The release of a group of Somali pirates from Kenyan prisons has sparked concerns about where they are likely to go next.
Fourteen of the 164 Somali pirates currently serving time in Kenya prisons are to be released and repatriated next month.
They follow 64 others recently sent back to Somalia after completing their terms in Shimo la Tewa maximum security prison.
There are fears, however, that the released pirates might not go back to Somalia but may settle with other Somalis in Kenya instead.
Mombasa-based maritime consultant Mwinyi Jahazi told IHS Maritime that “releasing them with no clear rehabilitation plan raises concern. We are likely to see them going back to sea in the near future. Pirates find it hard to retire because of the debts they accrued.”
Somali pirate gangs in search of new sources of revenue are now providing armed protection for ships illegally fishing Somali waters, Jahazi said.
Related news:India fears the pirates it cannot prosecute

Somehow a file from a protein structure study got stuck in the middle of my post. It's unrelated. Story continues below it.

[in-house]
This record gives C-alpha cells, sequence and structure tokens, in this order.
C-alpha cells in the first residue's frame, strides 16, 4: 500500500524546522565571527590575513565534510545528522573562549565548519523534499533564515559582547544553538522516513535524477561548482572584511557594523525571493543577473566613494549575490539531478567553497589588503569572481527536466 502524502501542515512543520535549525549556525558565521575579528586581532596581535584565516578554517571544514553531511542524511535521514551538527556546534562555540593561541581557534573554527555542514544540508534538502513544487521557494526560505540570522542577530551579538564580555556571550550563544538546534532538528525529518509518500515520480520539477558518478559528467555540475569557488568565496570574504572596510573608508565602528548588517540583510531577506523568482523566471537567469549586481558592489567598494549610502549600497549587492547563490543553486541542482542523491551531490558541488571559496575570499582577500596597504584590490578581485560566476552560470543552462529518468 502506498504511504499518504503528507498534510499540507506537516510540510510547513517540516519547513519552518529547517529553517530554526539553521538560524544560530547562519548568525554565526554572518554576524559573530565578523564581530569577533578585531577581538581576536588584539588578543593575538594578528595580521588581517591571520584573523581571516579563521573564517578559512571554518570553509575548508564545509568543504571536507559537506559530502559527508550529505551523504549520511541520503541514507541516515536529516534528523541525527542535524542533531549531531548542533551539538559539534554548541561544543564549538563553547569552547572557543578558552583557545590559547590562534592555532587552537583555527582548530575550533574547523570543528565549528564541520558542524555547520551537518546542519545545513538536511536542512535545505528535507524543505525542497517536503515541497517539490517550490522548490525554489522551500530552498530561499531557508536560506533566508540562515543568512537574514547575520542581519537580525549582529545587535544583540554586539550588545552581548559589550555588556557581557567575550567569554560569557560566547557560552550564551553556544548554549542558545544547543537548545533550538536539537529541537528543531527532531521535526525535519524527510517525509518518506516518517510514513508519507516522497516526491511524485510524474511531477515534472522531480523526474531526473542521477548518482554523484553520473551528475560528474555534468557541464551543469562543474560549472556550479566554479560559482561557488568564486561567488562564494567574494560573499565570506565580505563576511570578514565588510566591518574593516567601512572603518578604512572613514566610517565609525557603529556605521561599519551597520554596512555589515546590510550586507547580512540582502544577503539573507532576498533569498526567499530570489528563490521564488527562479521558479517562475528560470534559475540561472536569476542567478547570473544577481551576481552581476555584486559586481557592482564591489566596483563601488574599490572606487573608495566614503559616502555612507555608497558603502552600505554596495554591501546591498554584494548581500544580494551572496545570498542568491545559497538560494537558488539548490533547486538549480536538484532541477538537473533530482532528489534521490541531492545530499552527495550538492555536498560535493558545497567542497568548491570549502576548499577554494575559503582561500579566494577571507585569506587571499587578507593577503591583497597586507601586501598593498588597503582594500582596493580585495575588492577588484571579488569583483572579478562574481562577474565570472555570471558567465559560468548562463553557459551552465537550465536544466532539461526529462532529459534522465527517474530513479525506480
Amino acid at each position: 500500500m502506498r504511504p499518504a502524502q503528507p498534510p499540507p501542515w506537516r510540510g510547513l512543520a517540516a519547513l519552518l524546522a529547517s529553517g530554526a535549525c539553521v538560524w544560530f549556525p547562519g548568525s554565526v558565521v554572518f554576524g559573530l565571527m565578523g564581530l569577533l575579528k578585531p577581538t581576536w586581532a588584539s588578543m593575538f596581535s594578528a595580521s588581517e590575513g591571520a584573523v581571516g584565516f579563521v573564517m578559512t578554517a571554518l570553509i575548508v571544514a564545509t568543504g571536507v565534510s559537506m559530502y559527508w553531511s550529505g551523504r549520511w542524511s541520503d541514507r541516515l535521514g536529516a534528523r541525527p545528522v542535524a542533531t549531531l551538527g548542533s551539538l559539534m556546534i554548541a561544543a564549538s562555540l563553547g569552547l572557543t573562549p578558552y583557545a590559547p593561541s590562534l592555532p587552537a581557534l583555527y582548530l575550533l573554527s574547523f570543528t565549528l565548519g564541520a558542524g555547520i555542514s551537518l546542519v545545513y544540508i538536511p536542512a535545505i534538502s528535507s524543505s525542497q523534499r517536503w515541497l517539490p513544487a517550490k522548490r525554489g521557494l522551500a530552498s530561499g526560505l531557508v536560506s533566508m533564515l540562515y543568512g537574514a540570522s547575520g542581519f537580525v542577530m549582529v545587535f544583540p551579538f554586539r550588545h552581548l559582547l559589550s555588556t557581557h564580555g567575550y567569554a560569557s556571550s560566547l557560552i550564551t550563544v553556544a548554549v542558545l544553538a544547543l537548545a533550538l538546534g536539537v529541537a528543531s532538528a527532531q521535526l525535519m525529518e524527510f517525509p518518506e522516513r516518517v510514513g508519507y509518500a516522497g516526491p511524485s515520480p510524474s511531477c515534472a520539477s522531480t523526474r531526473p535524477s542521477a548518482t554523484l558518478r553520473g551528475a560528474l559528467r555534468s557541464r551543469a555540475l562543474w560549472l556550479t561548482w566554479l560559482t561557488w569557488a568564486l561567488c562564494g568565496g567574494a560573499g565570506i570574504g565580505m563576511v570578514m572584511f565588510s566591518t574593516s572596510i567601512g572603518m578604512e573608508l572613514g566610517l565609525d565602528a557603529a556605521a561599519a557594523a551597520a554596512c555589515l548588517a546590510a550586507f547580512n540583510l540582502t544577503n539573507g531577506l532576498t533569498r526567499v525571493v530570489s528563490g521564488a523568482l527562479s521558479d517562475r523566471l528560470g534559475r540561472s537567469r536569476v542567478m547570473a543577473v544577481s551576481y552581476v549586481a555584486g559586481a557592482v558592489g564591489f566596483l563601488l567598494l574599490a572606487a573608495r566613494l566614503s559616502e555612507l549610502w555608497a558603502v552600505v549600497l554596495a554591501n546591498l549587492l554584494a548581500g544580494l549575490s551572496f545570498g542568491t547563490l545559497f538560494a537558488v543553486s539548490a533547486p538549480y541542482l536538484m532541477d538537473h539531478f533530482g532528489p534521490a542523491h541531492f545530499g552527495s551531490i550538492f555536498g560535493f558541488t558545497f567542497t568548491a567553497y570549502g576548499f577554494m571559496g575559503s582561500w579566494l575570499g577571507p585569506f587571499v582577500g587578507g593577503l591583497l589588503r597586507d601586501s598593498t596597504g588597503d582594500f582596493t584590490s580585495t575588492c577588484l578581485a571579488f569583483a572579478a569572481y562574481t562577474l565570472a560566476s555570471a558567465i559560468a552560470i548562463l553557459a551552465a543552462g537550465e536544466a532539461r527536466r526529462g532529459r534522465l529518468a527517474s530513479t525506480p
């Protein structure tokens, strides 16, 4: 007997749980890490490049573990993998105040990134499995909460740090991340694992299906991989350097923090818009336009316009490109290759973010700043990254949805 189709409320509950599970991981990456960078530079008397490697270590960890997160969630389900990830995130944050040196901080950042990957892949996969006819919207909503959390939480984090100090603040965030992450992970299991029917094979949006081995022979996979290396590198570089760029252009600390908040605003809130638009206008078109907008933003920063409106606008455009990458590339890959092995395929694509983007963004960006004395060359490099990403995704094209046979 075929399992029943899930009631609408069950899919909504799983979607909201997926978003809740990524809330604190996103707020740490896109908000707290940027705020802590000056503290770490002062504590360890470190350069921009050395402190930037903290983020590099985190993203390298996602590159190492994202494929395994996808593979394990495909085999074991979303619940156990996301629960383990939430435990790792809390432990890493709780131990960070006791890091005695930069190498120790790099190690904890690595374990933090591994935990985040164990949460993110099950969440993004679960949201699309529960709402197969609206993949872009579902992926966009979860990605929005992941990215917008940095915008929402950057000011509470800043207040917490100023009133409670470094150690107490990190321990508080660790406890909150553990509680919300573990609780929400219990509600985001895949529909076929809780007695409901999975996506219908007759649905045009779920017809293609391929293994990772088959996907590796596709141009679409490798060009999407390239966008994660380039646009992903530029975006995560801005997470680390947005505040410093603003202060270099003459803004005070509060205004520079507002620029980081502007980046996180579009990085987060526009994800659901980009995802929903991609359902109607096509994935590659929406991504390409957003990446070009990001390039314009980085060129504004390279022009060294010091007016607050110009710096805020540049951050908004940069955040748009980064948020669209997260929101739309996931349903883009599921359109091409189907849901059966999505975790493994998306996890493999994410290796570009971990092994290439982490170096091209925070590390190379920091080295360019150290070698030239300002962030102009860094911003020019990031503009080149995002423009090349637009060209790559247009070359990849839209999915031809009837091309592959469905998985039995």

Local fishermen there report that the pirates join ‘private security teams’, often co-ordinated by a ring of pirate leaders and associated businessmen operating in Iran, Kenya, Oman, Puntland, Somaliland, the United Arab Emirates (UAE), and Yemen.
These teams then help vessels cast nets and open fire on local fishermen in order to drive away competition.
From 1 February 2006 to 12 October 2013 a total of 227 suspected pirates of Somali origin have been handed over to Kenyan authorities. All were arrested by foreign naval ships operating along the Gulf of Aden and the Indian Ocean.
The Kenya justice system is already overburdened. Its backlog of cases stands at 875,000.
In addition, prison facilities are overstretched, with a population of 53,000 in facilities designed to have a capacity of 16,000.